Chris had his medical tests today and they went well.  They didn’t find anything horrible – just some inflammation in the stomach and esophagus.  The dr prescribed some medication that will hopefully take his pain away soon.  They did take a sample to send for biopsy looking for any cell abnormality, but we won’t find anything out from that for about 2 weeks; they don’t expect that they will find anything abnormal.  Thank you so much for all your thoughts and prayers and support while we were going through this – we really appreciate it and love all of you.  We can’t ask for better friends or family!  Thank you so much!
Love,
Lisa

PRAYERS PLEASE

Posted in Uncategorized on August 30th, 2008 and tagged , , , , , ,

My husband and I are worried sick.  It started about a week ago, when he began experiencing a terrible stomach ache.  In the past week, we’ve been to the ER and several doctors, and they’ve run various tests, but we haven’t gotten any results back yet, in part because it’s a darn holiday weekend.  So meanwhile, we are both worried SICK, which is an understatement.  The internet is acting as both a blessing and a curse, with us obsessing over his symptoms and making ourselves crazy with thoughts of one horrible diagnosis (mainly involving colon cancer) after another.  So I’m writing this quick post as a way of hopefully using the internet as a blessing rather than a curse and putting out this call for prayer.  Please, please pray for our family that my husband’s illness is nothing serious, and that we will be able to find the cause and the cure in a timely fashion.  We have 4 little children, and it’s been really difficult to function as a family with one of us sick and both of us so worried and terrified.  It’s probably nothing, but I thank you so much for your thoughts and prayers.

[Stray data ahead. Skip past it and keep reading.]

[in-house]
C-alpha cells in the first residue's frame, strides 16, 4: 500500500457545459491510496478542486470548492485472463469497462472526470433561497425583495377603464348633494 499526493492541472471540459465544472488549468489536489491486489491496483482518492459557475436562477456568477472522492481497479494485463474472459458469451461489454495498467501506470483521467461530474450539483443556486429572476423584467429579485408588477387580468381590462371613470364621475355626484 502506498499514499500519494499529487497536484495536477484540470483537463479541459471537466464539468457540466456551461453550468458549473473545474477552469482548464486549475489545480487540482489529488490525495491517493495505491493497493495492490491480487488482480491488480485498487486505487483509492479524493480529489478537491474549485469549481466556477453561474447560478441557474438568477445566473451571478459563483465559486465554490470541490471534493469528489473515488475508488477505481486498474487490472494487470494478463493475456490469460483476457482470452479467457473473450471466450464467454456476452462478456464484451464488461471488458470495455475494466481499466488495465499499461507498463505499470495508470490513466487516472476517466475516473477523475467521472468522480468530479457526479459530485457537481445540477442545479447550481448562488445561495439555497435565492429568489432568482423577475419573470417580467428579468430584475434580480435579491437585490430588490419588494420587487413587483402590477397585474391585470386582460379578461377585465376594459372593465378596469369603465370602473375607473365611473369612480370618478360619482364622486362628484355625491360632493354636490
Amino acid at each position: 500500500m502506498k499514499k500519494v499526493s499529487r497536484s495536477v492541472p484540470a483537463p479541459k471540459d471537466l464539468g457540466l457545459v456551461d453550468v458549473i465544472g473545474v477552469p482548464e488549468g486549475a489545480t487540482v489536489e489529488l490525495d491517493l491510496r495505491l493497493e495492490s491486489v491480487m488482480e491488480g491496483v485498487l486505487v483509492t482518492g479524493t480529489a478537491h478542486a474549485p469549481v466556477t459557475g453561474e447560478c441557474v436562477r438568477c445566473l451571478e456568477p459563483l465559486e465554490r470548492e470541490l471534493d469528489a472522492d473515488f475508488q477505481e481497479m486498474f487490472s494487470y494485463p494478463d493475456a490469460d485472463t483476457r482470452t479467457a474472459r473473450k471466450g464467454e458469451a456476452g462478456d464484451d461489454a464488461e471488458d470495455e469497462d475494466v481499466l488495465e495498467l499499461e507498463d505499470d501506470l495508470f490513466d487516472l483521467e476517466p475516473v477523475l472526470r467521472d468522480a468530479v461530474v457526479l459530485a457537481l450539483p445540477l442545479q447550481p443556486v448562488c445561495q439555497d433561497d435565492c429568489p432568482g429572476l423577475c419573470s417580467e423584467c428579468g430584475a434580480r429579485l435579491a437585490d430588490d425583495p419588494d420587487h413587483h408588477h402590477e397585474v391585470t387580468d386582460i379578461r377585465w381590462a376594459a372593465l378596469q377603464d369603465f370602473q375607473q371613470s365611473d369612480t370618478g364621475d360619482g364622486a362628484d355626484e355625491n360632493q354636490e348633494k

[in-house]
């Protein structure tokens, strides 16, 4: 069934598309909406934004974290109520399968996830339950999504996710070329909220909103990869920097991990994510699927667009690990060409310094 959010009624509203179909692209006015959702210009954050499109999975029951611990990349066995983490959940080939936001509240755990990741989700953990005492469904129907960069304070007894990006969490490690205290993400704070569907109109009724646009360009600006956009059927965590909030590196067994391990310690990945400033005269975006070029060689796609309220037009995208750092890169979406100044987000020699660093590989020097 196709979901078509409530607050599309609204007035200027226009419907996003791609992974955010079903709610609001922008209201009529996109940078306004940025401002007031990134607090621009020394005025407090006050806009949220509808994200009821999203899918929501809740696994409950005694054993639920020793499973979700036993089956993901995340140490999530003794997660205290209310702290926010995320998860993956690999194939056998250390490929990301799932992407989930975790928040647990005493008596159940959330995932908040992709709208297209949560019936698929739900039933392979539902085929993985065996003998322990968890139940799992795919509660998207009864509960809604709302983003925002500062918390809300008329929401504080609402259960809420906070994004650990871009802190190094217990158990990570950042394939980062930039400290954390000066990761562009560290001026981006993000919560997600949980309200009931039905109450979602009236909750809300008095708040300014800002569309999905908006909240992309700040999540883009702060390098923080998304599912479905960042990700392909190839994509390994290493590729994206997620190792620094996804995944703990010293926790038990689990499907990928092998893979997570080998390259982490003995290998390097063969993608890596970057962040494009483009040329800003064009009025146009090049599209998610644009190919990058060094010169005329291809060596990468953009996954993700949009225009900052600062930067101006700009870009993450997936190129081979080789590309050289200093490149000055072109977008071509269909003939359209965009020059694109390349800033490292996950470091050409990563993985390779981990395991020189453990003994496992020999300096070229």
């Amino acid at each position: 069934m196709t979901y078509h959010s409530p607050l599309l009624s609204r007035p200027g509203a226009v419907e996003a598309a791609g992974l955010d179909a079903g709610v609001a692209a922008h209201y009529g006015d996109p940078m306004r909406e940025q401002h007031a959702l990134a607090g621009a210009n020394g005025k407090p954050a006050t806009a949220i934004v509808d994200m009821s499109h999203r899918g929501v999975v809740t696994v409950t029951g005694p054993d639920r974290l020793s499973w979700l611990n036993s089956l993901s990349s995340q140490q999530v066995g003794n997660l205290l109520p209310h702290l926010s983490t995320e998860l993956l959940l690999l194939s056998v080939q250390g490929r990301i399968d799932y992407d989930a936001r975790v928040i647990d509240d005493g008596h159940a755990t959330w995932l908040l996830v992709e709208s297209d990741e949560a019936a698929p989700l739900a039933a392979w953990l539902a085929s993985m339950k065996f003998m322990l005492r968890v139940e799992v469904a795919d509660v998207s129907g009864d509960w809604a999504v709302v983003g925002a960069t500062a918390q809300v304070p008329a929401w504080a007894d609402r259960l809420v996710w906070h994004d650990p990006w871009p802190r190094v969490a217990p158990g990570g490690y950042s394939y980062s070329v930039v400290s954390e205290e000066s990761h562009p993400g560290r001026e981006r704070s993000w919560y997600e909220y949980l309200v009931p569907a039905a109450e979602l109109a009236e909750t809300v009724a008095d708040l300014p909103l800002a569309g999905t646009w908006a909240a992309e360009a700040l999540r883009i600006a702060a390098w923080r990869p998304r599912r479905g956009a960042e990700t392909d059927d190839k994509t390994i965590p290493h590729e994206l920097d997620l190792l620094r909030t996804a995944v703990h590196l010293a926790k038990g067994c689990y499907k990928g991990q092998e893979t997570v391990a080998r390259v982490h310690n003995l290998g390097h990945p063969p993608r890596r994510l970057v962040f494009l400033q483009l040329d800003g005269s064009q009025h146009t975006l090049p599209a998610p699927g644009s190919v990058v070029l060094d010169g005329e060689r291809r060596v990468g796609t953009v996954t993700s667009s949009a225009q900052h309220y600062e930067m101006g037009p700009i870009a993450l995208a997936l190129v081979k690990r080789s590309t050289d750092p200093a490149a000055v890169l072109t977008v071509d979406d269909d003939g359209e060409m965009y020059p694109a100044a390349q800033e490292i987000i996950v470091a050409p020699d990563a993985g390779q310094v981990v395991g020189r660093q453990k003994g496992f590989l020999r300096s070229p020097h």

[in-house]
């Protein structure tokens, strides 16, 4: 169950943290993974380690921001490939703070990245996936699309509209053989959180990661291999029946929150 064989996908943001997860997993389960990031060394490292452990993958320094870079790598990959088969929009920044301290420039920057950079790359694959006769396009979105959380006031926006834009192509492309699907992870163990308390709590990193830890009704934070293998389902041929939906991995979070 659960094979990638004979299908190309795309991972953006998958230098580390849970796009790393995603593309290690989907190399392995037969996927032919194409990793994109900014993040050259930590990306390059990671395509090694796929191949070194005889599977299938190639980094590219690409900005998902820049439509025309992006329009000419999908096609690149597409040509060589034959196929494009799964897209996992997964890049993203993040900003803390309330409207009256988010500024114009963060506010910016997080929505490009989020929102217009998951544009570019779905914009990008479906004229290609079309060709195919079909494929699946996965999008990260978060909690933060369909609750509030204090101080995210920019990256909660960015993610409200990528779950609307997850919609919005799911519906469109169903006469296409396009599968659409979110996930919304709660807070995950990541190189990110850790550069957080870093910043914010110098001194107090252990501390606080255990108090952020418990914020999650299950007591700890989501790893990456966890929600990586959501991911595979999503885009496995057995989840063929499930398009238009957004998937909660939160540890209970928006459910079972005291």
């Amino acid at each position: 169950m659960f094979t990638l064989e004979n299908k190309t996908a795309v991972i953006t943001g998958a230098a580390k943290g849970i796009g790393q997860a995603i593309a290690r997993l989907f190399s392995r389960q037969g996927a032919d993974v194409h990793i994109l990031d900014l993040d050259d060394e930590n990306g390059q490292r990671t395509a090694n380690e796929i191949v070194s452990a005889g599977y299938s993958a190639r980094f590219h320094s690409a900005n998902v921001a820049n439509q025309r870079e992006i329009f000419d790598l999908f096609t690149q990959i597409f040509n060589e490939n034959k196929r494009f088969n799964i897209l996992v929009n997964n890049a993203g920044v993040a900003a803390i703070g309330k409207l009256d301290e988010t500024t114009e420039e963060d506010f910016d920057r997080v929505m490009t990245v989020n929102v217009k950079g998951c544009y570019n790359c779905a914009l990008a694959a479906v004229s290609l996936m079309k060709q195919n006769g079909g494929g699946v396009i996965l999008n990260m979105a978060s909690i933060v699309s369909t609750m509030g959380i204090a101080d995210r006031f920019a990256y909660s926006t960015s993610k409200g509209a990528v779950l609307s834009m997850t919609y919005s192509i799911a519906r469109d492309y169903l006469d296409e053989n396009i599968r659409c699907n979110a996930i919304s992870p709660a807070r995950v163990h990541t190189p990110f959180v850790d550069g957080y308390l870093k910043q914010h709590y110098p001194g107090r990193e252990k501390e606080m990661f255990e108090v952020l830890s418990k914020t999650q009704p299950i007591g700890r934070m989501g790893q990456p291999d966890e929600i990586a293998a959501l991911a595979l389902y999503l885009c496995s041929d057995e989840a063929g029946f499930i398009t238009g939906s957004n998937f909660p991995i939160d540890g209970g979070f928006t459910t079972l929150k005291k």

I Know One Business That Isn’t Suffering In This Economy

Posted in Uncategorized on August 26th, 2008 and tagged , , , , , , , , , , , ,

We had to go to the ER yesterday, and it was bustling!  Since this is our second visit in a month, I can tell you that unfortunately, yesterday’s busyness was not any different from the norm.  Seeing as how we’re talking about a hospital as a business that’s doing well in this awful economy, that is not a good thing.

Here’s what happened, and it’s not a matter of life or death (at least for us), so don’t be alarmed about the ER visit.  My husband had been having severe stomach pain since Sunday afternoon that was getting worse, so that’s why we went to the ER.  Turns out to be a virus, so that’s great of course!  We were thinking kidney stone or something worse, so we’re very thankful.  While we were in the ER, some interesting events unfolded regarding some of the other patients.  First, there was the girl who left her contacts in for 2 weeks out of “laziness”.  She finally took them out, and the next morning, her eyes hurt, they were all swollen, and she couldn’t see.  The doctor speculated that the contacts had become fused to her eyeball and actually tore the top layer off when she removed them.  They sent her to an eye specialist.